Although it’s one of the smallest countries in Southeast Europe, Montenegro is a diverse nation full of natural wonder. From the sun-soaked beaches and lakes to the jagged mountains and canyons, the landscape is nothing short of breathtaking.
Over the last few decades, Montenegro has emerged as one of the most popular destinations in the Balkans. Besides the picturesque surroundings, the country is also teeming with charming medieval towns and swanky port-side cities that are guaranteed to enchant all types of travelers. Whether you’re trekking through the national parks or exploring the old walled cities along the coast, there is no shortage of great things to do in Montenegro.
17. Porto Montenegro
If you want to indulge in a bit of luxury during your trip, then head to the beautiful Porto Montenegro. Situated by the Bay of Kotor, this resort-town is filled with high-end shops, gourmet restaurants, and of course, extravagant mega-yachts. In fact, many people consider Porto Montenegro to be a mini-Monaco!
But even if you aren’t part of the rich or affluent, there are still plenty of things to see and do during your visit. Spend the afternoon strolling along the boardwalk or listening to live music at one of the seafront restaurants or bars.
16. Becici Beach
As one of the crown jewels of Montenegro, Becici Beach is a relaxing slice of paradise next to the towns of Budva and Zavala. With the lush mountains as your background, you could easily spend the entire day lounging in the sun and admiring the picture-perfect view.
Swim in the refreshing waters or spend a few hours jet-skiing and parasailing. There are also plenty of sunbeds and parasols if you would rather work on your tan. And if you need something to eat, you’ll find tons of cafes, restaurants, and bars lining the beach.
15. Biogradska Gora National Park
The untouched landscape of Biogradska Gora National Park is a must-see attraction during your trip to Montenegro. The park is one of the three last remaining virgin rainforests in all of Europe and is home to an abundance of plants, trees, and animals.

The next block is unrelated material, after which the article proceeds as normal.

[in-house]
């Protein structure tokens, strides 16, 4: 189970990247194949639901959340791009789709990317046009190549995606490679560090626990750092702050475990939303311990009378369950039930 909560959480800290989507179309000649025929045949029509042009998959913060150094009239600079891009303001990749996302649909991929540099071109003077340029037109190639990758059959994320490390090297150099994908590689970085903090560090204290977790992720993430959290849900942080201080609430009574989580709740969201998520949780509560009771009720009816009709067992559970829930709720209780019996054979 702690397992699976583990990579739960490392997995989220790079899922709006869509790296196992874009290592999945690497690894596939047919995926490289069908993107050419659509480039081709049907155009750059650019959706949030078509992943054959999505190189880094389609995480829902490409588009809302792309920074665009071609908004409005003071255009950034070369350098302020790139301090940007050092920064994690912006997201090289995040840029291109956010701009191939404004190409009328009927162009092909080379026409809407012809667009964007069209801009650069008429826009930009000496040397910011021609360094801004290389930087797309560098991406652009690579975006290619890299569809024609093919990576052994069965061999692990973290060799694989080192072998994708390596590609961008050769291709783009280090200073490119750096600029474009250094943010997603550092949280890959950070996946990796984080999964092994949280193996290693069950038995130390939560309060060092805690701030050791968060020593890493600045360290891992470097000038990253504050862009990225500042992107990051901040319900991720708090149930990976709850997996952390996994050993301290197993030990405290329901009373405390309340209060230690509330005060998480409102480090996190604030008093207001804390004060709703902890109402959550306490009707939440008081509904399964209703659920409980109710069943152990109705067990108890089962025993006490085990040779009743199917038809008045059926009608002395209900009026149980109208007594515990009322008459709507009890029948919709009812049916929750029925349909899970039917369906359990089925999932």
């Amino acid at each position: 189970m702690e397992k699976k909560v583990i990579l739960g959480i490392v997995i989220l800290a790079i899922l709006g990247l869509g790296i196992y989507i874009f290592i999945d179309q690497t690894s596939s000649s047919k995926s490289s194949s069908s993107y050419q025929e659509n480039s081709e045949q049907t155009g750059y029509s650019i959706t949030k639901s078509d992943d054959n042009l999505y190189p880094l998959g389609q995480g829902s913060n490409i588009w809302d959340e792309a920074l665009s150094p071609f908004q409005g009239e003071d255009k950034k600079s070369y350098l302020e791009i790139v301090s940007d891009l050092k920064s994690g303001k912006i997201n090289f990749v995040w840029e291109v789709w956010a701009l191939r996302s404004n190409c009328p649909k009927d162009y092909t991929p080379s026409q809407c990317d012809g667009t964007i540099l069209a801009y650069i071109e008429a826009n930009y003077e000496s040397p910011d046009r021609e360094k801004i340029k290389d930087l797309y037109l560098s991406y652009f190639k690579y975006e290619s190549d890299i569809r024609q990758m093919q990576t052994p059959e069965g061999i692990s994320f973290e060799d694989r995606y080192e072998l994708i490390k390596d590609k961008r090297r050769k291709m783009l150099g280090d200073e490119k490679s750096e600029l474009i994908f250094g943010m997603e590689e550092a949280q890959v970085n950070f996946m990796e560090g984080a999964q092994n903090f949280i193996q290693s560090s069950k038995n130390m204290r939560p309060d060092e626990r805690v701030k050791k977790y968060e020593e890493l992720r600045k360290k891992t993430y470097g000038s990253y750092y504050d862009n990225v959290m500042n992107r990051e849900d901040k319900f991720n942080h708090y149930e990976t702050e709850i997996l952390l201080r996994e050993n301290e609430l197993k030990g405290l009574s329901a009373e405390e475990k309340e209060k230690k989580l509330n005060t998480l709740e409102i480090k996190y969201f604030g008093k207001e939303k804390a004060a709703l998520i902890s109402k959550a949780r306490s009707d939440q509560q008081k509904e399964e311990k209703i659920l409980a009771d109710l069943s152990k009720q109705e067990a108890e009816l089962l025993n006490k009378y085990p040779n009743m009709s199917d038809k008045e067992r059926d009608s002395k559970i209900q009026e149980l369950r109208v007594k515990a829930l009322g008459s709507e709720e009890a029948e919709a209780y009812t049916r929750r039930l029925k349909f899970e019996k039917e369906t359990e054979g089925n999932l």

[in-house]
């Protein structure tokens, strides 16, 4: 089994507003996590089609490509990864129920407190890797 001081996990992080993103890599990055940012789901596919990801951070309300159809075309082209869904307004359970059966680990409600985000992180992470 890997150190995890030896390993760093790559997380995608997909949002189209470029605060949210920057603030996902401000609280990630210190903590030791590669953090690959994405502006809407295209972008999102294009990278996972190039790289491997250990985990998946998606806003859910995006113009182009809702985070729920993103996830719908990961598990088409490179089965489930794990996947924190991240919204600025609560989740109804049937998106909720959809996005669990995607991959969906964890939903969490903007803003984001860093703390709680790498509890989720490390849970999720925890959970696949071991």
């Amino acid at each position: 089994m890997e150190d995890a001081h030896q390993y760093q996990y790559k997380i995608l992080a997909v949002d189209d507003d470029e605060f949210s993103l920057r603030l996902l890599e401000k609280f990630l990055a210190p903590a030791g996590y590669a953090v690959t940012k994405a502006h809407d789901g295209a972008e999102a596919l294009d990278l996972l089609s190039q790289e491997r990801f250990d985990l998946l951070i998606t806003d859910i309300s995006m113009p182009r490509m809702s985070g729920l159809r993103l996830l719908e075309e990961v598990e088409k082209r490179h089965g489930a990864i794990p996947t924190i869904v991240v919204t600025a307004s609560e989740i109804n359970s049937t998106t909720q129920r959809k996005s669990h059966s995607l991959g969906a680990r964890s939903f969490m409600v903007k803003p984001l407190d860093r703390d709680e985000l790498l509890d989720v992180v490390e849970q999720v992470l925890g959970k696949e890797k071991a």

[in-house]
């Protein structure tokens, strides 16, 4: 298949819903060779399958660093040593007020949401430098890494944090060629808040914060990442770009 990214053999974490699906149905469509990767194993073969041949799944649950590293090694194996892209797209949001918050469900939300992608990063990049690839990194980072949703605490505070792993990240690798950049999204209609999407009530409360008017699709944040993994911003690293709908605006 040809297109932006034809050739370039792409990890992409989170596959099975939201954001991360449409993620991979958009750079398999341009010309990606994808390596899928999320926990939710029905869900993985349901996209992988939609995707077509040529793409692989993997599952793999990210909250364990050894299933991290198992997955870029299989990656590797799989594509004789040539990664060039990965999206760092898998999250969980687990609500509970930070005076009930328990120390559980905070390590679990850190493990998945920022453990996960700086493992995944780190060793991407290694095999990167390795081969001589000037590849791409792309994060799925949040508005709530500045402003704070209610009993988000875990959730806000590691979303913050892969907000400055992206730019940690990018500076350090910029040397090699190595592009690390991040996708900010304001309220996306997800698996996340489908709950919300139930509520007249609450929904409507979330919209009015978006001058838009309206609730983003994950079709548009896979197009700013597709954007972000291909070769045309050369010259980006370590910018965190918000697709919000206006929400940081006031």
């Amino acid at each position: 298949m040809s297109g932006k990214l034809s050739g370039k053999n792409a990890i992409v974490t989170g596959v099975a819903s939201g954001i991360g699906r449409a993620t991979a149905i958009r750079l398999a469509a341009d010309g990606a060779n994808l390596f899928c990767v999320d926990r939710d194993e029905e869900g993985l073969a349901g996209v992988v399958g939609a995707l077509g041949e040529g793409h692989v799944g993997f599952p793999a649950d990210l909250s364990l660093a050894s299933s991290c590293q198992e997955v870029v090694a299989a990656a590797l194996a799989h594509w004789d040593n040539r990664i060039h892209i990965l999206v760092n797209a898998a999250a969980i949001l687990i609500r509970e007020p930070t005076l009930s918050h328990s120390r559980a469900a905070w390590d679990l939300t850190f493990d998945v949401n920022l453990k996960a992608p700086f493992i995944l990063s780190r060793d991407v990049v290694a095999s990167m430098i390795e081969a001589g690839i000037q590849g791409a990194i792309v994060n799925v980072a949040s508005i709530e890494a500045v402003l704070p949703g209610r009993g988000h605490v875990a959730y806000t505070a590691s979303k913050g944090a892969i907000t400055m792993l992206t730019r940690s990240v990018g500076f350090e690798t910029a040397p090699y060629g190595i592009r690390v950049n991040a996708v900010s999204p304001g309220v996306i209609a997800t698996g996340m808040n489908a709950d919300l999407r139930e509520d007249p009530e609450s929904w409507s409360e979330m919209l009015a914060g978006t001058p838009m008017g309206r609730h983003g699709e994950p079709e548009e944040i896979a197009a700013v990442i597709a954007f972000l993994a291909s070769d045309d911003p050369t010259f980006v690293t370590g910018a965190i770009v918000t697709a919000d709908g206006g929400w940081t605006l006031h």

There are plenty of outdoor activities to do in Biogradska Gora National Park. You can trek up the Bjelasica mountain, rent a boat on Lake Biograd, or take a jeep safari through the 500-year-old forests. No matter what you do, you’ll be amazed by the sheer beauty of the landscape in Biogradska Gora National Park.
14. Stari Bar
Step back in time by visiting the ruins of Stari Bar. Located in the southeast of Montenegro, Stari Bar has seen its fair share of desolation over the last few centuries. It’s been occupied by the Venetians, the Serbians, and even the Hungarians.
Although there is still a small population that lives in the old city, most of Stari Bar lies in rubble. It’s worth spending a few hours exploring the stone fortress of this once-abandoned mountainous village.
13. Castle Of San Giovanni
The sweeping views from the top of the Castle of San Giovanni are some of the most picturesque in all of Montenegro. Dating back to the 6th century, this fortress was built by the Roman Emperor Justinian the Great as a way to protect the city from potential threats. Since then, it’s remained a popular tourist destination for travelers visiting the town of Kotor.
It’s a steep ascent up hundreds of steps to the top of the castle, which is perched on top of a 900-foot mountain. But from the top, you’ll be rewarded with panoramic views of the Lovccen mountains and neighboring Kotor Bay.
12. Herceg Novi
Considered one of the earliest settlements along the Adriatic, Herceg Novi has been influenced by a variety of countries and cultures. After being occupied by the Roman Empire, it was taken over by the Serbians, Bosnians, Turks, Venetians, and even the French. It’s now a premier holiday destination for visitors and locals alike.
If you’re interested in outdoor activities, you’ll have no problem finding something that sparks your interest in Herceg Novi. Kayak along the Herceg Novi marina, trek up the Savina Monastery or explore the beaches on the Luštica Peninsula.
11. Crno Lake
The majestic Crno Lake is considered the gem of Montenegro by many visitors. Known in English as Black Lake, Crno Lake is nestled at the foot of Mount Durmitor near the town of Žabljak. It’s the largest glacier lake in the Durmitor area and is teeming with activities throughout the year.
You can take a leisurely walk along the two-mile path that encircles the lake. During the summer, Crno Lake is also a popular place for swimming and picnic-goers; however, you’ll be able to marvel at the stunning landscape no matter what month you choose to visit.
10. Lake Skadar
As the largest lake in the Balkans, Lake Skadar sprawls across both the Montenegrin and Albanian borders. This long, snake-shaped lake flows through lush valleys, steep mountains, and even around floating islands.
It’s also one of the country’s biggest nesting grounds for birds. There are over 280 different species that call Lake Skadar home, including the Dalmatian pelican, the glossy ibis, and the great crested grebe. The best time for bird watching is from late spring to autumn; however, you’ll still be able to enjoy a plethora of outdoor activities at any time of the year.
9. Njegoš Mausoleum